08-04-2009, 01:22 PM
  #6
Yearling
Though your weight should not be a problem it could be depending on saddle fit, the way you ride, etc. We have a medium pony that out of the blue started bucking and it was back issues and we are trying to train her so we are all a bit too big on her and she is young and even though we don't ride her too hard or too long apparently it was too much too fast.

I would get her back checked. Also is this the one you were thinking of trying Mare Magic on? I think has helped my mare but its not a fix all.

Lots of ground work, and teaching her to lunge etc... I would only walk her in an arena under saddle at this point.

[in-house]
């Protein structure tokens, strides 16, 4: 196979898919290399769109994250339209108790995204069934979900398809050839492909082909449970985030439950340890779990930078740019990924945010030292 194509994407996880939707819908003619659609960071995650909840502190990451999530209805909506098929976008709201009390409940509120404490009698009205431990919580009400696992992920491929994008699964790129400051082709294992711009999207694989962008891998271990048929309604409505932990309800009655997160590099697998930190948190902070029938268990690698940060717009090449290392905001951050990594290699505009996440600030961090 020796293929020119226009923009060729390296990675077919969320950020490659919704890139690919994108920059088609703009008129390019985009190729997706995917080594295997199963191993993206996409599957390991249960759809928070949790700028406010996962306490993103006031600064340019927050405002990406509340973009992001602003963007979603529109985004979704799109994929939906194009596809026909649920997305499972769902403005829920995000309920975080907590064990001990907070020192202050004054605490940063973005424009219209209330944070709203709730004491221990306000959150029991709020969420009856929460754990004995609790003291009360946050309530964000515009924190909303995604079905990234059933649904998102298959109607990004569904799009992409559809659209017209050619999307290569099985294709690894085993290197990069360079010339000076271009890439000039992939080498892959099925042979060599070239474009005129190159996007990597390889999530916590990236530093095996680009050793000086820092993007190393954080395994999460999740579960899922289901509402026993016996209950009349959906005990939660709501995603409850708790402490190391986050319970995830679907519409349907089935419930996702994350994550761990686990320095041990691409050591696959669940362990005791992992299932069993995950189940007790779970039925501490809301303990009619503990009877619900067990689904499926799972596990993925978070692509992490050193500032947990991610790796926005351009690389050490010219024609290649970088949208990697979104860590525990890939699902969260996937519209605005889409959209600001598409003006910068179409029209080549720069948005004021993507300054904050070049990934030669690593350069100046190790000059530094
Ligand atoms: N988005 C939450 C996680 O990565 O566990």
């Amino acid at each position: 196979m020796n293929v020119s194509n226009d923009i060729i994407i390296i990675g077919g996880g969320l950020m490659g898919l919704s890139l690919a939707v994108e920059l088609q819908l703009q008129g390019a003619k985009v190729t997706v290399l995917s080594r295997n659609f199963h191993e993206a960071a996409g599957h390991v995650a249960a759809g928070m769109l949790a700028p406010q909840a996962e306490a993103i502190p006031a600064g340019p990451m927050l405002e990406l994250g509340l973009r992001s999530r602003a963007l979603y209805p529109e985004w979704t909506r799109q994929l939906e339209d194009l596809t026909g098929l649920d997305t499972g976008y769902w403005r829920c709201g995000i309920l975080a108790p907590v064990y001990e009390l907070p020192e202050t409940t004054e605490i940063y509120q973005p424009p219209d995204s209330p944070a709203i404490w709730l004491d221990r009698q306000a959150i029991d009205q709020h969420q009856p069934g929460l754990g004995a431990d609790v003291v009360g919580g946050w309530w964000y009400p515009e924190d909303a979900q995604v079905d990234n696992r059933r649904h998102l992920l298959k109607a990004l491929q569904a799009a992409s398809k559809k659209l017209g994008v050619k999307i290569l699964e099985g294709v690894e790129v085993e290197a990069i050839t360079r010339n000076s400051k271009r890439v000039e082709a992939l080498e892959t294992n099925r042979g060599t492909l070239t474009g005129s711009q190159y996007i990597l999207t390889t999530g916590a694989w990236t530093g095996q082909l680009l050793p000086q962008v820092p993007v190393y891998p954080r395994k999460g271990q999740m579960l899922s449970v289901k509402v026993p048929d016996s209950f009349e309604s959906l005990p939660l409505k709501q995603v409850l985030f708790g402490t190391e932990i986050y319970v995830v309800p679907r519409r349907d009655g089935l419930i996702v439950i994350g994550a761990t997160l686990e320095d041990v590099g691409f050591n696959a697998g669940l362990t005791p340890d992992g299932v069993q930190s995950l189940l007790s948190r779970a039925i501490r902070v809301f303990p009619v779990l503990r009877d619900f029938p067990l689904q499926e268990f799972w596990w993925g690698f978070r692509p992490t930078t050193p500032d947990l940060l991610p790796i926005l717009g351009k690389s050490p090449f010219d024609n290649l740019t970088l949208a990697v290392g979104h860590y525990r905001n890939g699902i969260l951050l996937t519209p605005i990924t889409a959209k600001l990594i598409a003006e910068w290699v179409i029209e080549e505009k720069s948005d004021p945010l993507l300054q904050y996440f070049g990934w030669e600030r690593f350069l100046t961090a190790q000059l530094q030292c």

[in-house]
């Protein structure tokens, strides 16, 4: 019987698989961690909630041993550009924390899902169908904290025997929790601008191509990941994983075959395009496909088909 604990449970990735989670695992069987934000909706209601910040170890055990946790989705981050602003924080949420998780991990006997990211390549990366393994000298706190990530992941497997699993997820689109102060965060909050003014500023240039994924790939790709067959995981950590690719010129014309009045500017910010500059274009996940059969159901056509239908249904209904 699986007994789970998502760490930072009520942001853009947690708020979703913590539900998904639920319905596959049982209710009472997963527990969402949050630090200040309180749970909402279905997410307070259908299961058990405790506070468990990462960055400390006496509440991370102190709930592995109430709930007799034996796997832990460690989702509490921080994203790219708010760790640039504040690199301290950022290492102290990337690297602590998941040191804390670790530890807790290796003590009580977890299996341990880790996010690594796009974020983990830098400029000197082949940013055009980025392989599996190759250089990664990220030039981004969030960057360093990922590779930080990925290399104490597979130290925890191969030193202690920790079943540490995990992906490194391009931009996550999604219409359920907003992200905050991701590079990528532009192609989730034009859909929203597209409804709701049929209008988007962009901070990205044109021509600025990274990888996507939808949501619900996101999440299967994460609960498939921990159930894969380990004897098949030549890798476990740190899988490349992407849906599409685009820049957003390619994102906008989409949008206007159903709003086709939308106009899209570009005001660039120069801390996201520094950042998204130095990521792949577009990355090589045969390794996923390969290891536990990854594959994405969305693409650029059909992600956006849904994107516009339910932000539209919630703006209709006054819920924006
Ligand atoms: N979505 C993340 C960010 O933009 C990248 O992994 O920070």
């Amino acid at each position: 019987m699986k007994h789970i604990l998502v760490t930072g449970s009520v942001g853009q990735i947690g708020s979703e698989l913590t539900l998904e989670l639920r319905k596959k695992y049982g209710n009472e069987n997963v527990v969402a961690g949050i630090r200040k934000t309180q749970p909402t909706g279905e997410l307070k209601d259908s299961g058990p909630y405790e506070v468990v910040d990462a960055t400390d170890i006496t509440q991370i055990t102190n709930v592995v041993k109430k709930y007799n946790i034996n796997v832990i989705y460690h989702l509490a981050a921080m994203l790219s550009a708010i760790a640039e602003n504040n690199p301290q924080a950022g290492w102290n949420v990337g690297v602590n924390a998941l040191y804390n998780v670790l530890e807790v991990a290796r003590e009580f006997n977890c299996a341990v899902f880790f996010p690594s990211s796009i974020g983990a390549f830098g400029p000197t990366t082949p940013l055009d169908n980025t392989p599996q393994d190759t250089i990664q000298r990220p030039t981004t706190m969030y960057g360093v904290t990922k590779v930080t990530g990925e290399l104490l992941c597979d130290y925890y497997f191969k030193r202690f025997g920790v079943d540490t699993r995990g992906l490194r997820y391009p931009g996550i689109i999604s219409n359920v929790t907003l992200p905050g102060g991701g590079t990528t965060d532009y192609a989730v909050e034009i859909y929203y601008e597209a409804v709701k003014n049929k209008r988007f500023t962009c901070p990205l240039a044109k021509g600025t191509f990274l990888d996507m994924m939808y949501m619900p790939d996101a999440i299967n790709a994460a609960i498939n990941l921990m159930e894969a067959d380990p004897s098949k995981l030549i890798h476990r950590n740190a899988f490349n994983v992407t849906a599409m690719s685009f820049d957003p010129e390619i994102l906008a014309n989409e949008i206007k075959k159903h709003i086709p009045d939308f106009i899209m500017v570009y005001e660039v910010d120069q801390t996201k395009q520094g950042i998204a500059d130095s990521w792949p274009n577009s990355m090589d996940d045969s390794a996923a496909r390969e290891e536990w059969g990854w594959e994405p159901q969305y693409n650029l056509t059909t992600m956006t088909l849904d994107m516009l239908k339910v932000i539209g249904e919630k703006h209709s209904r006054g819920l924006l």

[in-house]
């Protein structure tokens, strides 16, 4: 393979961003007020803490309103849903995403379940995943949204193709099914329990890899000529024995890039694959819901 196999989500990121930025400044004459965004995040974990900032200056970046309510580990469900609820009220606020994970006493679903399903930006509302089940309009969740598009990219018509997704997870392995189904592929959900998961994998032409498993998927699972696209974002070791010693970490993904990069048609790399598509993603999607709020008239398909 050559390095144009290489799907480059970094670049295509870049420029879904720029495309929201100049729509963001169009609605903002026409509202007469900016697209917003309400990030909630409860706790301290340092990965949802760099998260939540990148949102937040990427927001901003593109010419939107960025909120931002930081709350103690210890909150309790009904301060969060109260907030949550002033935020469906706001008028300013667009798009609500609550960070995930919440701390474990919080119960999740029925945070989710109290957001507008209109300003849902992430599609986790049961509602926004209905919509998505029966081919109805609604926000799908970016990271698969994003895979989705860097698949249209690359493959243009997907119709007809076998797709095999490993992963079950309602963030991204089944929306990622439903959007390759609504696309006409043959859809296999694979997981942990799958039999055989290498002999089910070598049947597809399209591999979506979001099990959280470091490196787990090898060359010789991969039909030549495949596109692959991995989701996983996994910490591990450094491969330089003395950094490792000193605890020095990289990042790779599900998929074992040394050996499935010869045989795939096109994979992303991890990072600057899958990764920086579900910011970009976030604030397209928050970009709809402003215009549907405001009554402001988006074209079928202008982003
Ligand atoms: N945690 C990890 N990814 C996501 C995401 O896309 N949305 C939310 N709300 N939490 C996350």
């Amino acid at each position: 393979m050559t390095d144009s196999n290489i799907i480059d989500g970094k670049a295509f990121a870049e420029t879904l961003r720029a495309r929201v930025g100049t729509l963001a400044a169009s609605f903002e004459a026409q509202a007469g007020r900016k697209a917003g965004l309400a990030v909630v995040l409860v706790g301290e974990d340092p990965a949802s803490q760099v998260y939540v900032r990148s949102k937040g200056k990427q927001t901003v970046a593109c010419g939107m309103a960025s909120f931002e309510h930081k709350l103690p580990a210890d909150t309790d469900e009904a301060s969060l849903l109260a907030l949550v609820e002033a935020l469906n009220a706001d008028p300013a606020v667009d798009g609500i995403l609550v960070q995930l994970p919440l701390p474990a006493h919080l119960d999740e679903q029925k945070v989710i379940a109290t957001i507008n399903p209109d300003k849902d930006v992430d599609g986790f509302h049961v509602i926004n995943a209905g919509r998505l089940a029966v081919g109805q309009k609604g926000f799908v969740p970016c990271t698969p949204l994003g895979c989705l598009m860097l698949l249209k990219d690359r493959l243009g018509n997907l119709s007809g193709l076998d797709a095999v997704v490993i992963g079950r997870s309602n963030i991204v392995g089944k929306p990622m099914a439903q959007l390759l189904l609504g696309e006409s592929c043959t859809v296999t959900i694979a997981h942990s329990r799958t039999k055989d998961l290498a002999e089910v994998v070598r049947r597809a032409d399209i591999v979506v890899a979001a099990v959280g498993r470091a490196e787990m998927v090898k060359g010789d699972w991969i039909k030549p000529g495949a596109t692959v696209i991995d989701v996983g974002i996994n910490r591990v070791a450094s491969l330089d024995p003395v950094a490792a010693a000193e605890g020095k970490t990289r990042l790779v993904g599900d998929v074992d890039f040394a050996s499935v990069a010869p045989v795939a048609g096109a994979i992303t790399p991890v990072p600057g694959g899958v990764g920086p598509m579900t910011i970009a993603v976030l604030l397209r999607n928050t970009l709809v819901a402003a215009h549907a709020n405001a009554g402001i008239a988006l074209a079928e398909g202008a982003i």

Don't give up, getting a friend to help is a great idea.
     
    08-04-2009, 01:27 PM
  #7
Started
Quote:
Originally Posted by ilovemyPhillip    
I try to get her respect with the Parelli 7 games but nothing seems to work :(.
I do mostly Clinton Anderson style groundwork. I've seen some awesome horses trained with the Parelli system, but it's just never clicked for my horses. Dennis Reis has a LOT of groundwork exercises, but I personally think he's harder to follow. There are lots of commercial NH Trainers out there. It's kind of an "All Roads Lead To Rome" situation; lots of brands, basically the same low stress, kind attitude to 'making' a horse. Do you get RFDTV channel? There are fequently horse training shows on there that may give you some other ideas. It's channel 345 on DirecTV, I don't know what number on Dish Network.